In the early days of our homesteading, off-grid, survivalist journey, we found Carla Emery's "Encyclopedia of Country Living". It was folksy, intriguing and immanently practical. It was from her book that we learned to butcher our first cow and properly cut up a chicken. We read of her ups and downs with rapt attention and took great joy in driving through the country she roamed in and wrote of.
When we moved to "Little Shouse on the Prairie" her book became our favored reading material, second only to the Bible. As we embraced our new off-grid life, we looked to Carla for advice and wisdom.
One of the most pressing challenges of life with no electricity was the lack of refrigeration. Having no root cellar, basement or otherwise cool place to store perishables, we resorted to a cooler and copious amounts of ice. A cooler is remarkably limited in capacity when using for day to day refrigeration and ice can become expensive when used as the only source of cooling. In an effort to preserve perishable food without the aid of refrigeration, I turned to my trusty companion, "The Encyclopedia of Country Living".
Eggs, being bulky and easily broken, became the subject of my research. Our hens were laying nicely and we had eggs in excess. My concern was that we were not eating them fast enough and they were requiring refrigeration. And to compound my concerns, I knew that the hens would stop laying with the darker days and then I would be without fresh eggs all winter and would have to resort to powdered eggs (which didn't make very nice omelets).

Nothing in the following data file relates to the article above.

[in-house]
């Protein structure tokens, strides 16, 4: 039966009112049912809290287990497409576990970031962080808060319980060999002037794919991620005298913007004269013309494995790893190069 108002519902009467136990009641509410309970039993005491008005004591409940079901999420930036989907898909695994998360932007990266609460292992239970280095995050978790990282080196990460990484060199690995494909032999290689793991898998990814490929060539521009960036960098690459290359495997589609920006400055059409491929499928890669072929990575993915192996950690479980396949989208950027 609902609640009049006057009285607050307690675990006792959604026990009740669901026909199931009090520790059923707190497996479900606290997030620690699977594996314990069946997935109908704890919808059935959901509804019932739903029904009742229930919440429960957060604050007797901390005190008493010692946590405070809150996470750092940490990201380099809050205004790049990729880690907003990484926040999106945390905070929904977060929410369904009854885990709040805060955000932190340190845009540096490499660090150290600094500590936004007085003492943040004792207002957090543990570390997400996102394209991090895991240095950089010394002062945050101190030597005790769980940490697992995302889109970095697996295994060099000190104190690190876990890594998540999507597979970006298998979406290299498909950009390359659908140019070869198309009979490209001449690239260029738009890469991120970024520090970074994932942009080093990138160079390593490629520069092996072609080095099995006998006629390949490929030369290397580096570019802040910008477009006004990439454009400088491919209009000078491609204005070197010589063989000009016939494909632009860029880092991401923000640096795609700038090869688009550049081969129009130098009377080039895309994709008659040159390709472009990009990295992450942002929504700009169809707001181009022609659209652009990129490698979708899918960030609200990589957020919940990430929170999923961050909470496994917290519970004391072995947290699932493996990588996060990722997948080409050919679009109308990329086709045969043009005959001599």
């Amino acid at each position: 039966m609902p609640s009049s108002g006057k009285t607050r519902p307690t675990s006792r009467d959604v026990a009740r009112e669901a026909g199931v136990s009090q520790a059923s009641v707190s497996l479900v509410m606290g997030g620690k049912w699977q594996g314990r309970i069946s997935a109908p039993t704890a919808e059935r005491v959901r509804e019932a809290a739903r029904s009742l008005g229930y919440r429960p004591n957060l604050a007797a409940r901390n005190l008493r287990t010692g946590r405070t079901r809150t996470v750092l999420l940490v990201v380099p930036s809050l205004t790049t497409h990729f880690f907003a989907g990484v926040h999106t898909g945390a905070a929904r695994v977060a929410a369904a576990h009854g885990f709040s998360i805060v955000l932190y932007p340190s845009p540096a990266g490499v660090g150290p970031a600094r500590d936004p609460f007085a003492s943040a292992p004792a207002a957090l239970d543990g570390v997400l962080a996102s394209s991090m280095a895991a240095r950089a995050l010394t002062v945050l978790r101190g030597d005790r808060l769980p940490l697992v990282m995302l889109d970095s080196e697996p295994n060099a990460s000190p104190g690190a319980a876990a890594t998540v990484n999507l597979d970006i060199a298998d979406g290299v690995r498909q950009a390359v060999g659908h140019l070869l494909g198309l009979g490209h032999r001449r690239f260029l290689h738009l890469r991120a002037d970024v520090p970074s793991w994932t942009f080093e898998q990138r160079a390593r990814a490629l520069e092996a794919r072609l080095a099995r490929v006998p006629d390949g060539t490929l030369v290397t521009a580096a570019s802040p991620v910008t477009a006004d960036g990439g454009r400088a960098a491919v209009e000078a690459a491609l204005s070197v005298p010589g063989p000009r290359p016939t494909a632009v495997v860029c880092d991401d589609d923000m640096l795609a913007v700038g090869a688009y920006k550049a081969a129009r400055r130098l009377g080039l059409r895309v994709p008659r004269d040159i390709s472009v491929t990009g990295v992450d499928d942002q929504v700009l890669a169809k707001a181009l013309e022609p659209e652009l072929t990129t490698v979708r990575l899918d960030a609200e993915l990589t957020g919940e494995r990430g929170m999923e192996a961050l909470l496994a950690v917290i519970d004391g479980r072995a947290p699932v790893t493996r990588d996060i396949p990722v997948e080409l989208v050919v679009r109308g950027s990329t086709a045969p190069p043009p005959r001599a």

|I wrote directions on the top of my jar|
|Pouring the Water Glass over the eggs|
(you can mix the water and Water Glass before
adding it to the eggs)
|A lovely jar of preserved eggs|
Over the winter, the egg shells do become somewhat soft. In reality, I think that Water Glass is a great method of storing eggs "for fresh use" during the winter, out of your excess summer eggs. Much longer than eight months and I think all of the eggs would have "turned".
The FDA warns strongly against using Water Glass as an egg storage method. In fact, the later versions of Carla Emery's book don't mention Water Glass at all. You will have to decide for your family if it will work for you, but we found it a quite acceptable egg storage technique.